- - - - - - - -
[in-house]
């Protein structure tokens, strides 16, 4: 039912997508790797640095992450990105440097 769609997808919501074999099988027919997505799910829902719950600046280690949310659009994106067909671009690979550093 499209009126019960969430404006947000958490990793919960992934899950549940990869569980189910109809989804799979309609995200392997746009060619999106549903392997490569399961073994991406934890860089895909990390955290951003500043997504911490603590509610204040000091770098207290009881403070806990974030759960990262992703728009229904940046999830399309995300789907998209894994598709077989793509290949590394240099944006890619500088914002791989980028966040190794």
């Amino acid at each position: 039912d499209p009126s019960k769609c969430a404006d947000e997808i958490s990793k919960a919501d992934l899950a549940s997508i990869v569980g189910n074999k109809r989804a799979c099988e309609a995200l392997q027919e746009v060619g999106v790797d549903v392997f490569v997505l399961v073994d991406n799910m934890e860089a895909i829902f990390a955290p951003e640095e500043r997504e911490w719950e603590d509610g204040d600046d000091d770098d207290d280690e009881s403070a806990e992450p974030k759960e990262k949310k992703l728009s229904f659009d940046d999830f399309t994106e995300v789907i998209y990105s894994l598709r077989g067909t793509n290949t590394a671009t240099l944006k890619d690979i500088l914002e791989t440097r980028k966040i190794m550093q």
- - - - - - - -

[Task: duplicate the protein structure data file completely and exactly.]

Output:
[in-house]
């Protein structure tokens, strides 16, 4: 039912997508790797640095992450990105440097 769609997808919501074999099988027919997505799910829902719950600046280690949310659009994106067909671009690979550093 499209009126019960969430404006947000958490990793919960992934899950549940990869569980189910109809989804799979309609995200392997746009060619999106549903392997490569399961073994991406934890860089895909990390955290951003500043997504911490603590509610204040000091770098207290009881403070806990974030759960990262992703728009229904940046999830399309995300789907998209894994598709077989793509290949590394240099944006890619500088914002791989980028966040190794």
């Amino acid at each position: 039912d499209p009126s019960k769609c969430a404006d947000e997808i958490s990793k919960a919501d992934l899950a549940s997508i990869v569980g189910n074999k109809r989804a799979c099988e309609a995200l392997q027919e746009v060619g999106v790797d549903v392997f490569v997505l399961v073994d991406n799910m934890e860089a895909i829902f990390a955290p951003e640095e500043r997504e911490w719950e603590d509610g204040d600046d000091d770098d207290d280690e009881s403070a806990e992450p974030k759960e990262k949310k992703l728009s229904f659009d940046d999830f399309t994106e995300v789907i998209y990105s894994l598709r077989g067909t793509n290949t590394a671009t240099l944006k890619d690979i500088l914002e791989t440097r980028k966040i190794m550093q």